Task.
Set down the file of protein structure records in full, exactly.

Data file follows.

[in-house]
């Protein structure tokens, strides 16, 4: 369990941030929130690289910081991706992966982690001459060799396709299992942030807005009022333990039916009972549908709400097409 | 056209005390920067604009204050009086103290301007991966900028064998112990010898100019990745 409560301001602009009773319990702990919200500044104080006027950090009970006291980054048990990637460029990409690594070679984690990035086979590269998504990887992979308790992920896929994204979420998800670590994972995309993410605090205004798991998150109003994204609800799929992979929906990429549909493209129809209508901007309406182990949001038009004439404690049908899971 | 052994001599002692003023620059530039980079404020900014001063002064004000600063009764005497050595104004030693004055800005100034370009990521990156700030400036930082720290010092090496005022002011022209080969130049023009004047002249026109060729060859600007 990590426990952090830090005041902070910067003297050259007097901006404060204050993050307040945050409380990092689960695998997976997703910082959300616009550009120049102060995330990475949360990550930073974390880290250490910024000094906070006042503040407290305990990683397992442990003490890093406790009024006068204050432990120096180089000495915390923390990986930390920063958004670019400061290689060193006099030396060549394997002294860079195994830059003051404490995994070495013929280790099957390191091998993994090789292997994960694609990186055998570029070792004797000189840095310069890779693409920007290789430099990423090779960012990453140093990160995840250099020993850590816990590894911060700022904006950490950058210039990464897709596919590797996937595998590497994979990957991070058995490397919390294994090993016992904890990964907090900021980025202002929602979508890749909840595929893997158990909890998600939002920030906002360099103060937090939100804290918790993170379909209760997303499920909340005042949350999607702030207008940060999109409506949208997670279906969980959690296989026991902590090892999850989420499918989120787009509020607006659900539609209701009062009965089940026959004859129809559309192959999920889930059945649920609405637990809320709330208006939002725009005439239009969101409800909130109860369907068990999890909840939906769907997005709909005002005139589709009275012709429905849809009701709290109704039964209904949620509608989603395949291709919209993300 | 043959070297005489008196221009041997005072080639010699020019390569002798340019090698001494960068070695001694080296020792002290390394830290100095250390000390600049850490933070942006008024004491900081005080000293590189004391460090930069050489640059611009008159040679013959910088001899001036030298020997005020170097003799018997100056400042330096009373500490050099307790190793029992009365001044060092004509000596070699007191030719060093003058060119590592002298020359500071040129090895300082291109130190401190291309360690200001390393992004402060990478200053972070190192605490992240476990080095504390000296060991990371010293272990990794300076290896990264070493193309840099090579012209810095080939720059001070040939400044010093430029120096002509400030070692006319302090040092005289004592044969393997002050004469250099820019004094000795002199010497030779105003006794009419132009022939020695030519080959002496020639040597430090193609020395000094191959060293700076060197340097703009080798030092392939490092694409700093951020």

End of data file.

[in-house]
């Protein structure tokens, strides 16, 4: 369990941030929130690289910081991706992966982690001459060799396709299992942030807005009022333990039916009972549908709400097409 | 056209005390920067604009204050009086103290301007991966900028064998112990010898100019990745 409560301001602009009773319990702990919200500044104080006027950090009970006291980054048990990637460029990409690594070679984690990035086979590269998504990887992979308790992920896929994204979420998800670590994972995309993410605090205004798991998150109003994204609800799929992979929906990429549909493209129809209508901007309406182990949001038009004439404690049908899971 | 052994001599002692003023620059530039980079404020900014001063002064004000600063009764005497050595104004030693004055800005100034370009990521990156700030400036930082720290010092090496005022002011022209080969130049023009004047002249026109060729060859600007 990590426990952090830090005041902070910067003297050259007097901006404060204050993050307040945050409380990092689960695998997976997703910082959300616009550009120049102060995330990475949360990550930073974390880290250490910024000094906070006042503040407290305990990683397992442990003490890093406790009024006068204050432990120096180089000495915390923390990986930390920063958004670019400061290689060193006099030396060549394997002294860079195994830059003051404490995994070495013929280790099957390191091998993994090789292997994960694609990186055998570029070792004797000189840095310069890779693409920007290789430099990423090779960012990453140093990160995840250099020993850590816990590894911060700022904006950490950058210039990464897709596919590797996937595998590497994979990957991070058995490397919390294994090993016992904890990964907090900021980025202002929602979508890749909840595929893997158990909890998600939002920030906002360099103060937090939100804290918790993170379909209760997303499920909340005042949350999607702030207008940060999109409506949208997670279906969980959690296989026991902590090892999850989420499918989120787009509020607006659900539609209701009062009965089940026959004859129809559309192959999920889930059945649920609405637990809320709330208006939002725009005439239009969101409800909130109860369907068990999890909840939906769907997005709909005002005139589709009275012709429905849809009701709290109704039964209904949620509608989603395949291709919209993300 | 043959070297005489008196221009041997005072080639010699020019390569002798340019090698001494960068070695001694080296020792002290390394830290100095250390000390600049850490933070942006008024004491900081005080000293590189004391460090930069050489640059611009008159040679013959910088001899001036030298020997005020170097003799018997100056400042330096009373500490050099307790190793029992009365001044060092004509000596070699007191030719060093003058060119590592002298020359500071040129090895300082291109130190401190291309360690200001390393992004402060990478200053972070190192605490992240476990080095504390000296060991990371010293272990990794300076290896990264070493193309840099090579012209810095080939720059001070040939400044010093430029120096002509400030070692006319302090040092005289004592044969393997002050004469250099820019004094000795002199010497030779105003006794009419132009022939020695030519080959002496020639040597430090193609020395000094191959060293700076060197340097703009080798030092392939490092694409700093951020």